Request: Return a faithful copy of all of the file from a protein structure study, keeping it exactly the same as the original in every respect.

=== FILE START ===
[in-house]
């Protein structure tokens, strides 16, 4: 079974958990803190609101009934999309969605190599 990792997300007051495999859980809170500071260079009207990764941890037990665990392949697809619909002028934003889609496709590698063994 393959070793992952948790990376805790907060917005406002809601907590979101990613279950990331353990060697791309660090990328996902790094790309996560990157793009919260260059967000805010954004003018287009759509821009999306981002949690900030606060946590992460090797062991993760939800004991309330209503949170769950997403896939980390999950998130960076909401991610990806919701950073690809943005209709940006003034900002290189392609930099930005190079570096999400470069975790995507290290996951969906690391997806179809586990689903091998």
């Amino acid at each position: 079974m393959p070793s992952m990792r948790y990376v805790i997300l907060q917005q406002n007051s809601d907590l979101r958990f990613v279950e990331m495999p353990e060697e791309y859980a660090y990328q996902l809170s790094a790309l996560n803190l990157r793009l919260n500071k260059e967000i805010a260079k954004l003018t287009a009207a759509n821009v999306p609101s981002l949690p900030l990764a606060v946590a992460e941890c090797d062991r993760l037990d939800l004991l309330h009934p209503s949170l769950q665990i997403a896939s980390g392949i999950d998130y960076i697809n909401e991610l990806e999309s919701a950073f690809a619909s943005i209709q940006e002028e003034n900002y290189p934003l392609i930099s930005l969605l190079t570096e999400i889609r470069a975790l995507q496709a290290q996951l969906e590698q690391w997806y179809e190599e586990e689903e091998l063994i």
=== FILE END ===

[in-house]
């Protein structure tokens, strides 16, 4: 079974958990803190609101009934999309969605190599 990792997300007051495999859980809170500071260079009207990764941890037990665990392949697809619909002028934003889609496709590698063994 393959070793992952948790990376805790907060917005406002809601907590979101990613279950990331353990060697791309660090990328996902790094790309996560990157793009919260260059967000805010954004003018287009759509821009999306981002949690900030606060946590992460090797062991993760939800004991309330209503949170769950997403896939980390999950998130960076909401991610990806919701950073690809943005209709940006003034900002290189392609930099930005190079570096999400470069975790995507290290996951969906690391997806179809586990689903091998």
């Amino acid at each position: 079974m393959p070793s992952m990792r948790y990376v805790i997300l907060q917005q406002n007051s809601d907590l979101r958990f990613v279950e990331m495999p353990e060697e791309y859980a660090y990328q996902l809170s790094a790309l996560n803190l990157r793009l919260n500071k260059e967000i805010a260079k954004l003018t287009a009207a759509n821009v999306p609101s981002l949690p900030l990764a606060v946590a992460e941890c090797d062991r993760l037990d939800l004991l309330h009934p209503s949170l769950q665990i997403a896939s980390g392949i999950d998130y960076i697809n909401e991610l990806e999309s919701a950073f690809a619909s943005i209709q940006e002028e003034n900002y290189p934003l392609i930099s930005l969605l190079t570096e999400i889609r470069a975790l995507q496709a290290q996951l969906e590698q690391w997806y179809e190599e586990e689903e091998l063994i």